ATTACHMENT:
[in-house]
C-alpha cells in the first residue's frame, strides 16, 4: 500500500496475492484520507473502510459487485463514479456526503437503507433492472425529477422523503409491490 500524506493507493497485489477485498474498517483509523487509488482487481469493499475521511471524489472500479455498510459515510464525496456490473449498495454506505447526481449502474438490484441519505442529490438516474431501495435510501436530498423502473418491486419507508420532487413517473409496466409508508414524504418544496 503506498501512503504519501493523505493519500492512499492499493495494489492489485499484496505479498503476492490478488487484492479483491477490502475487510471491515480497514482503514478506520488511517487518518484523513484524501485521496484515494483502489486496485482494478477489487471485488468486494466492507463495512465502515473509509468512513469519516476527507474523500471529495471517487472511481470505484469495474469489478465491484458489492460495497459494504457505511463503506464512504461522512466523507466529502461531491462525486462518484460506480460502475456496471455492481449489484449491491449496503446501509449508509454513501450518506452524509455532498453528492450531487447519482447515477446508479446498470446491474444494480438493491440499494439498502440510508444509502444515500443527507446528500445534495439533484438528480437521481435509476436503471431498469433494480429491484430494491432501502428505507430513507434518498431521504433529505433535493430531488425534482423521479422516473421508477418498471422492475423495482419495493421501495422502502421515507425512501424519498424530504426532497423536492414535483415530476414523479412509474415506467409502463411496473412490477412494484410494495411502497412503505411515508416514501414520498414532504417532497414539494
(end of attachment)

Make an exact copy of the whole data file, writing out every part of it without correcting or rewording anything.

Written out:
[in-house]
C-alpha cells in the first residue's frame, strides 16, 4: 500500500496475492484520507473502510459487485463514479456526503437503507433492472425529477422523503409491490 500524506493507493497485489477485498474498517483509523487509488482487481469493499475521511471524489472500479455498510459515510464525496456490473449498495454506505447526481449502474438490484441519505442529490438516474431501495435510501436530498423502473418491486419507508420532487413517473409496466409508508414524504418544496 503506498501512503504519501493523505493519500492512499492499493495494489492489485499484496505479498503476492490478488487484492479483491477490502475487510471491515480497514482503514478506520488511517487518518484523513484524501485521496484515494483502489486496485482494478477489487471485488468486494466492507463495512465502515473509509468512513469519516476527507474523500471529495471517487472511481470505484469495474469489478465491484458489492460495497459494504457505511463503506464512504461522512466523507466529502461531491462525486462518484460506480460502475456496471455492481449489484449491491449496503446501509449508509454513501450518506452524509455532498453528492450531487447519482447515477446508479446498470446491474444494480438493491440499494439498502440510508444509502444515500443527507446528500445534495439533484438528480437521481435509476436503471431498469433494480429491484430494491432501502428505507430513507434518498431521504433529505433535493430531488425534482423521479422516473421508477418498471422492475423495482419495493421501495422502502421515507425512501424519498424530504426532497423536492414535483415530476414523479412509474415506467409502463411496473412490477412494484410494495411502497412503505411515508416514501414520498414532504417532497414539494